A BAN on conversion therapy should be expedited, with the consultation announced by the Government in May (News, 14 May) kept “short and to the point”, the Bishop of Manchester, Dr David Walker, has said.
Writing for the Via Media blog, Dr Walker cautions against a consultation becoming an excuse for “foot-dragging. We are never going to achieve legislation that everyone agrees is perfect, especially when balancing potentially conflicting human rights. Sometimes we need to just get on with things, and make any necessary changes later, in the light of experience.”
He warns that if the consultation spends “too much time and effort on trying to define exactly how far a perpetrator can go, or what procedures they can use, before breaking the law. . . What matters in a victim-centred approach to law is the severity and durability of the harm done, not whether that damage was done by prayer, hypnosis or psychological techniques.”
He goes on to question whether children and young people can give consent to conversion therapy: “There is a deep irony in the fact that the voices who argue most stridently that a teenager cannot give consent to life changing gender therapies, in the highly controlled and monitored environment of the NHS, are often the very voices who believe that same teenager can give free and informed consent to Conversion Therapy, in the far less transparent and accountable environment of a prayer meeting or attempted exorcism.”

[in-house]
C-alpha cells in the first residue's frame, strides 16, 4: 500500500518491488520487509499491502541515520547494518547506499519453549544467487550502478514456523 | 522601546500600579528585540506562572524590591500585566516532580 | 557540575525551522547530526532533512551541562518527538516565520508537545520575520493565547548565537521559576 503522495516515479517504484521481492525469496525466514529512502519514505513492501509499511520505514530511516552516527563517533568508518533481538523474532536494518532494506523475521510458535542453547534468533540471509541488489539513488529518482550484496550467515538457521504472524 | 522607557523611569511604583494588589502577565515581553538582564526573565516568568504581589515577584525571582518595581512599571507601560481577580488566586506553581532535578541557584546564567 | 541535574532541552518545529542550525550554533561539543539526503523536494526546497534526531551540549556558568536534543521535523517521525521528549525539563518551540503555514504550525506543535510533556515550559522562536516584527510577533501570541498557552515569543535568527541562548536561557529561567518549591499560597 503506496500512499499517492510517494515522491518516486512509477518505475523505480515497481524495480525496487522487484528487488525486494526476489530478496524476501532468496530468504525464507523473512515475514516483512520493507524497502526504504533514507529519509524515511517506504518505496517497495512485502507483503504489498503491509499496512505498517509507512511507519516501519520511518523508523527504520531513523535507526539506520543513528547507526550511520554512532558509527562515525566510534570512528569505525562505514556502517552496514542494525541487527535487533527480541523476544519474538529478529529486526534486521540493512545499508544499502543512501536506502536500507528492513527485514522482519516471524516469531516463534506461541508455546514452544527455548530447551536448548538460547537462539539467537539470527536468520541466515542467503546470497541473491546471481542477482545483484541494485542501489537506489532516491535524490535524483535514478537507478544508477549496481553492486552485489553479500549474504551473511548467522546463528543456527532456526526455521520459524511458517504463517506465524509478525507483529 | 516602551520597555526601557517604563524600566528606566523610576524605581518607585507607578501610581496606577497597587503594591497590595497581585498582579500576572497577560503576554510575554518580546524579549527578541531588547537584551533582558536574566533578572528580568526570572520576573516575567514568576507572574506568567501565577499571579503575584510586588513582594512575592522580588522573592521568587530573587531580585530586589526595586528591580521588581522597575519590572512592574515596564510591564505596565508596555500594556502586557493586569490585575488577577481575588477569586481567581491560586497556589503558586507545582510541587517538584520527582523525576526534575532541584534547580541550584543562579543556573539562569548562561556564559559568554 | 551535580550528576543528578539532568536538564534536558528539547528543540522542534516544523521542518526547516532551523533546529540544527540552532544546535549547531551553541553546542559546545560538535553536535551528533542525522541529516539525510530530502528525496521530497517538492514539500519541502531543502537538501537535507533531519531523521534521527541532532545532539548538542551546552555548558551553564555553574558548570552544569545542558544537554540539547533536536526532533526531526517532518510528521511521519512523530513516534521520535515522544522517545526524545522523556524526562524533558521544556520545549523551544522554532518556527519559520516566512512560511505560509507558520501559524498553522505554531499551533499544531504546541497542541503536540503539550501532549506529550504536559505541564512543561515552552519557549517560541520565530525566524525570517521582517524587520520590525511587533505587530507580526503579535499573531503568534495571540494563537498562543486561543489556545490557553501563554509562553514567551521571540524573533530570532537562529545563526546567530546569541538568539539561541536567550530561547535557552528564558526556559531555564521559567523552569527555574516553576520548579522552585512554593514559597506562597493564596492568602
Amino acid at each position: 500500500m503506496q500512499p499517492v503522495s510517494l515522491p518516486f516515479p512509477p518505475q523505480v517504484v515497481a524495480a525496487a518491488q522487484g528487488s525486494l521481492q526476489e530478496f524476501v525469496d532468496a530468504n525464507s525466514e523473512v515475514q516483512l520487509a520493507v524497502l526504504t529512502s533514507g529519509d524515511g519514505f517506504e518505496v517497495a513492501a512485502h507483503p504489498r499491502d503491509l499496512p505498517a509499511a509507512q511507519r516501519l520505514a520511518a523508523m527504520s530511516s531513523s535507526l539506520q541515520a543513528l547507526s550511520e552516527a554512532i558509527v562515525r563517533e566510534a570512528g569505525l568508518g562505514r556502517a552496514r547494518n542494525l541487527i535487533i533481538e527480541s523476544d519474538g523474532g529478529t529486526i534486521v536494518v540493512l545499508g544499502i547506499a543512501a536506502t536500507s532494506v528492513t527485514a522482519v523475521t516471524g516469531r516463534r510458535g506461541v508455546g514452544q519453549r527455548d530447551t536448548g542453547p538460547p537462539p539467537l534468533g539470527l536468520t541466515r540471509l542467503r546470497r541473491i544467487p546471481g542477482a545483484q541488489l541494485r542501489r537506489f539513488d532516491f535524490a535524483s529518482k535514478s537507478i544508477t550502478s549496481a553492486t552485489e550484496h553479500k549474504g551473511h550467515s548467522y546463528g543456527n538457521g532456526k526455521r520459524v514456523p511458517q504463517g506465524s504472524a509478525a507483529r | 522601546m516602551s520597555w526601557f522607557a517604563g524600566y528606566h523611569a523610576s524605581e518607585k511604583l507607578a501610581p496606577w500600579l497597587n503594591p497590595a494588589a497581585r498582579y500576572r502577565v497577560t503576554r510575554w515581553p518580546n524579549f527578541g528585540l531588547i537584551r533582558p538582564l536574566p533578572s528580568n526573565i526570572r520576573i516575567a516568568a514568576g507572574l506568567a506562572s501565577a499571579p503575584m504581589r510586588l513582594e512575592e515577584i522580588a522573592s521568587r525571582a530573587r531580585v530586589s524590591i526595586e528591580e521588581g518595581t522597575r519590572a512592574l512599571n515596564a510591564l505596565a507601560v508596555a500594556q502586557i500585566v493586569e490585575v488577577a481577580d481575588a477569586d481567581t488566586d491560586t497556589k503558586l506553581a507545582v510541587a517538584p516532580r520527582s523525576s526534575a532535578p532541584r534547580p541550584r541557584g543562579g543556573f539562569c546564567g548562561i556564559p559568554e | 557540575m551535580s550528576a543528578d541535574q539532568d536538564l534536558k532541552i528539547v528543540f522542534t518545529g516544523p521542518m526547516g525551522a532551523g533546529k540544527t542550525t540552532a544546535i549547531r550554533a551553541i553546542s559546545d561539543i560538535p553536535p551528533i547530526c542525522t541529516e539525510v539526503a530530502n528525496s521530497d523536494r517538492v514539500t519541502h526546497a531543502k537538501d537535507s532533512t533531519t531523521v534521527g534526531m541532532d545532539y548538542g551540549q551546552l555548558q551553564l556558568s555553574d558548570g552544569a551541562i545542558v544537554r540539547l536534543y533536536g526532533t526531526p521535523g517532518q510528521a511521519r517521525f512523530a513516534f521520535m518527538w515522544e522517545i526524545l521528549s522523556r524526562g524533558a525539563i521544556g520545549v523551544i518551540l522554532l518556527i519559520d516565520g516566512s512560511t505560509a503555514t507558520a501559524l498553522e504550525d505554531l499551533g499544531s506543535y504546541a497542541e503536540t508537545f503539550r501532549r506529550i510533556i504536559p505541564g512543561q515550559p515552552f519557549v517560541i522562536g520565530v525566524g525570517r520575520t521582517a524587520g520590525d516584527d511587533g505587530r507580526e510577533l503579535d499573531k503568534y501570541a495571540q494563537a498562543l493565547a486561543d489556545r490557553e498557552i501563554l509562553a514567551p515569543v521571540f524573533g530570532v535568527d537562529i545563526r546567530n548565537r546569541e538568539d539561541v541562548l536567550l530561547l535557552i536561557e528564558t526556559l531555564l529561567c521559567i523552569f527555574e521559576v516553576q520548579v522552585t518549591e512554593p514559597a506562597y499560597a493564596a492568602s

The General Synod voted to call on the Government to ban on conversion therapy in 2017 (News, 14 July 2017).
Dr Walker, who writes that he prefers the term conversion “abuse” rather than “therapy”, told The Guardian on Wednesday: “Where activity has harmed someone, the person who has caused the harm should face prosecution.” Such activity should include prayer aimed at changing someone’s sexual orientation, he said: not “gentle, non-coercive prayer, but where there is a level of power imbalance and a level of force”.